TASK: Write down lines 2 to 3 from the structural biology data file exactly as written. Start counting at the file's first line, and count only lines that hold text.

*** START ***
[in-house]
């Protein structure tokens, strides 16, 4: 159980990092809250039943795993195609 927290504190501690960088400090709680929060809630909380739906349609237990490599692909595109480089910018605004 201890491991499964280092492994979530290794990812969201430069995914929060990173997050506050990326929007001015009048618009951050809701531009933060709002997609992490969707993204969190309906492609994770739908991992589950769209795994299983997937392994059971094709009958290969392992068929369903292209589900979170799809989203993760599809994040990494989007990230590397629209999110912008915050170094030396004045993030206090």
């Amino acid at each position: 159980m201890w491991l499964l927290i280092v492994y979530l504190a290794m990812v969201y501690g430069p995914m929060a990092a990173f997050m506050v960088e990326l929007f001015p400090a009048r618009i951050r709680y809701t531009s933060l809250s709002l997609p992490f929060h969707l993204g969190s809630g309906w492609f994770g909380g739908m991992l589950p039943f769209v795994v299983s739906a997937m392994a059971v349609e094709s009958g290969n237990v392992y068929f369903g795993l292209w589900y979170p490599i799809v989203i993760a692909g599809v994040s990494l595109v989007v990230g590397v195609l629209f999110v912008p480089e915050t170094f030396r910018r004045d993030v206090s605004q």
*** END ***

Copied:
């Protein structure tokens, strides 16, 4: 159980990092809250039943795993195609 927290504190501690960088400090709680929060809630909380739906349609237990490599692909595109480089910018605004 201890491991499964280092492994979530290794990812969201430069995914929060990173997050506050990326929007001015009048618009951050809701531009933060709002997609992490969707993204969190309906492609994770739908991992589950769209795994299983997937392994059971094709009958290969392992068929369903292209589900979170799809989203993760599809994040990494989007990230590397629209999110912008915050170094030396004045993030206090």
């Amino acid at each position: 159980m201890w491991l499964l927290i280092v492994y979530l504190a290794m990812v969201y501690g430069p995914m929060a990092a990173f997050m506050v960088e990326l929007f001015p400090a009048r618009i951050r709680y809701t531009s933060l809250s709002l997609p992490f929060h969707l993204g969190s809630g309906w492609f994770g909380g739908m991992l589950p039943f769209v795994v299983s739906a997937m392994a059971v349609e094709s009958g290969n237990v392992y068929f369903g795993l292209w589900y979170p490599i799809v989203i993760a692909g599809v994040s990494l595109v989007v990230g590397v195609l629209f999110v912008p480089e915050t170094f030396r910018r004045d993030v206090s605004q």